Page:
Final thoughts on the Sony a6700

The a6700 demands a few compromises along the way, but it’s an accessible mirrorless camera that pivots well between still photos and video. A hybrid camera should do both well and I would say Sony scored wins in both regards. Lightweight enough to travel or commute with, and adaptable enough to capture almost anything, anywhere, it’s a dependable shooter also for its feature set. Few cameras can autofocus on subjects like this can in the same price category. Plus, you can use any E-Mount lens on it.

I have no doubt you will find something to quibble about like I did (the screen), yet I came away from the a6700 feeling confident it wouldn’t let me down. That’s a big deal for any camera in varying circumstances, so you may come away feeling the same thing as well.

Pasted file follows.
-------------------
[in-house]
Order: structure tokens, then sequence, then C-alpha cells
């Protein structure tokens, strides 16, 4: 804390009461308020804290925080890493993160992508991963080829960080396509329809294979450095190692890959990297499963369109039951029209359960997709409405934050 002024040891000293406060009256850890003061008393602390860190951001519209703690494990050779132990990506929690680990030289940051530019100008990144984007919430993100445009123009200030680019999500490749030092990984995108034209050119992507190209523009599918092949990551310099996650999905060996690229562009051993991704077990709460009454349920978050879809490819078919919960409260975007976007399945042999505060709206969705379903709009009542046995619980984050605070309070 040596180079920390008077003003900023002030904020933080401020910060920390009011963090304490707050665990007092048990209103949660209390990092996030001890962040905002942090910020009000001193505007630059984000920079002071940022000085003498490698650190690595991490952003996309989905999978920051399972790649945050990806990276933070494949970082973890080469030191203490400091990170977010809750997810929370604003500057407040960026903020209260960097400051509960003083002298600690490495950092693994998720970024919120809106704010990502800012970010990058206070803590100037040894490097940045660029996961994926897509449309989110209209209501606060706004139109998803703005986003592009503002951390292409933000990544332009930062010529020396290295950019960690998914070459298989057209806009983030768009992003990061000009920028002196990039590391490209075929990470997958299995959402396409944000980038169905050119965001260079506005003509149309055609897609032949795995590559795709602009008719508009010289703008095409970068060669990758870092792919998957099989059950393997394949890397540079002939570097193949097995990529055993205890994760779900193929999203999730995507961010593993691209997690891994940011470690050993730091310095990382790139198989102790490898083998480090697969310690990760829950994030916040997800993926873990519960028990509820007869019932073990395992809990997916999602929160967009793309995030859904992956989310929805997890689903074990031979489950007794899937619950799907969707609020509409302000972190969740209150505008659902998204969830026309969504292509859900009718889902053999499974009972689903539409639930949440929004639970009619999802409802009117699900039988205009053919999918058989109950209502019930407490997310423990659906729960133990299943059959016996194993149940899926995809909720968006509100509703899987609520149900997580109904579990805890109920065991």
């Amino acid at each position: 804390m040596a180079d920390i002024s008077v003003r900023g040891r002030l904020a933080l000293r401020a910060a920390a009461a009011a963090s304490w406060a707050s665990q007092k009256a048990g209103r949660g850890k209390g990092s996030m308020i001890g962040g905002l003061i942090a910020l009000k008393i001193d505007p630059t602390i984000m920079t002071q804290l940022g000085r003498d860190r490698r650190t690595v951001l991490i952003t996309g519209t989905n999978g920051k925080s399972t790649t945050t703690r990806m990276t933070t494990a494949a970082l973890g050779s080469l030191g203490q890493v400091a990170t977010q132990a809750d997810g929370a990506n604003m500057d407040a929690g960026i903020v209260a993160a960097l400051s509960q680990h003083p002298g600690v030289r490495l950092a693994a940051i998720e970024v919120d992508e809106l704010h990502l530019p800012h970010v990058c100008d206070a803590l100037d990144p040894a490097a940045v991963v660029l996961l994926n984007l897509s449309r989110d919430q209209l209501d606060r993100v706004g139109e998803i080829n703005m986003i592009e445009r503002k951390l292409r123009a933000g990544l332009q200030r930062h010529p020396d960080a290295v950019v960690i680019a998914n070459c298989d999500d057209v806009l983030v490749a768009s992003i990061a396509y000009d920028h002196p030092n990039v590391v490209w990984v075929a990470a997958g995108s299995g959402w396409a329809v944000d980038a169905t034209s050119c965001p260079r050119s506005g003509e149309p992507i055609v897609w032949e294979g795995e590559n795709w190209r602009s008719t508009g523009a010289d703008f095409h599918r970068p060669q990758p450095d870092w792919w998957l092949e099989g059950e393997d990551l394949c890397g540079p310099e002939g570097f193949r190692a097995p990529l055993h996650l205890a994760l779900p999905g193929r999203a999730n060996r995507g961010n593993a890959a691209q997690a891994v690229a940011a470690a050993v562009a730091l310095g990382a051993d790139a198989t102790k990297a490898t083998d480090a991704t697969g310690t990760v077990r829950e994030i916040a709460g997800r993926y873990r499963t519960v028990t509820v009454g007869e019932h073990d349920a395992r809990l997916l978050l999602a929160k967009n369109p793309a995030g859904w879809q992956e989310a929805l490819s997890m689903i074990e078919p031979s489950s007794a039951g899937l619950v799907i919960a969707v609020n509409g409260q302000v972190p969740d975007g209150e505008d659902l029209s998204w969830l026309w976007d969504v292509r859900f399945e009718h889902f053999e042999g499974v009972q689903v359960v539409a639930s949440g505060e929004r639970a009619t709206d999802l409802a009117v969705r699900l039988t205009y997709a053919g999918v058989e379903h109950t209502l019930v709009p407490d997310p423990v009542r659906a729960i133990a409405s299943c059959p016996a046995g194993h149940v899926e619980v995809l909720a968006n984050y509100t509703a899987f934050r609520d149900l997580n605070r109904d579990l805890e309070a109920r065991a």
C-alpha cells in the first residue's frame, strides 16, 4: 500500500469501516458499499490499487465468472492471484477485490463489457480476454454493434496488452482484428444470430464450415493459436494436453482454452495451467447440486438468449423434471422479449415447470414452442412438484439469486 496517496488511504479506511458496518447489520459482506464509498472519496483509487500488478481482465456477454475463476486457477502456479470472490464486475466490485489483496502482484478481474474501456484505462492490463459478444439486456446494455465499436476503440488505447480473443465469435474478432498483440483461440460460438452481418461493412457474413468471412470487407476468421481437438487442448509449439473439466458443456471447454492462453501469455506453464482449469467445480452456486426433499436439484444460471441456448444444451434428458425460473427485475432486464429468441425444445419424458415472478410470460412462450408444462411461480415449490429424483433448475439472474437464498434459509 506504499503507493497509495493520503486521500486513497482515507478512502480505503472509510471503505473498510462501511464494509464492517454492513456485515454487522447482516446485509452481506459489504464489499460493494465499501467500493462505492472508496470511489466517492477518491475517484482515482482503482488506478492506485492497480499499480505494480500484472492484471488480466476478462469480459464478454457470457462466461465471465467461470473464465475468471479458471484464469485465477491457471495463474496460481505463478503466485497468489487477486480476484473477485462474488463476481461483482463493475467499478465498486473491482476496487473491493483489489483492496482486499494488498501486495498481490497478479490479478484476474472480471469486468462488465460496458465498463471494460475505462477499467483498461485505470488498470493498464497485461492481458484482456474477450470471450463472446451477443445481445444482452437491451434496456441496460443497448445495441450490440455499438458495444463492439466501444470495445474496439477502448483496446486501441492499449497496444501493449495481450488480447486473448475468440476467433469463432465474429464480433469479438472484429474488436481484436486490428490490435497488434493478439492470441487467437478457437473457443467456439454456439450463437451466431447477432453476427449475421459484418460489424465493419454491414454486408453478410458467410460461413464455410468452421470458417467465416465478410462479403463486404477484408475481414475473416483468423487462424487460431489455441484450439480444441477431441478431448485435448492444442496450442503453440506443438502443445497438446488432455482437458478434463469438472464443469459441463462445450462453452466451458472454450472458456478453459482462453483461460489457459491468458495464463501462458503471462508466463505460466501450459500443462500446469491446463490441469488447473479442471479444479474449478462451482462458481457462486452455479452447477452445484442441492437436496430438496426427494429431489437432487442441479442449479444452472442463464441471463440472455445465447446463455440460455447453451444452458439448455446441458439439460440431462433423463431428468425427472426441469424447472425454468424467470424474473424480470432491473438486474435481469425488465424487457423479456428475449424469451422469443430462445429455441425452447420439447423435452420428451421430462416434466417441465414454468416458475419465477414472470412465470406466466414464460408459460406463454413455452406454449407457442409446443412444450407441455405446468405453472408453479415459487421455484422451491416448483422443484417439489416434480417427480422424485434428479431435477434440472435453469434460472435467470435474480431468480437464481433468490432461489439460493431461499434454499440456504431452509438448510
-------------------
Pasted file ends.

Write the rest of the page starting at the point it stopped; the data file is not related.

The Sony a6700 is available now.

Ted Kritsonis
Editor Cellular/Mobile Technology
I’m a fortunate man in being able to do the fun job of following and reporting on one of the most exciting industries in the world today. In my time covering consumer tech, I’ve written for a number of publications, including the Globe and Mail, Yahoo! Canada,, Canoe, Digital Trends, MobileSyrup, G4 Tech, PC World, Faze and AppStorm. I’ve also appeared on TV as a tech expert for Global, CTV and the Shopping Channel.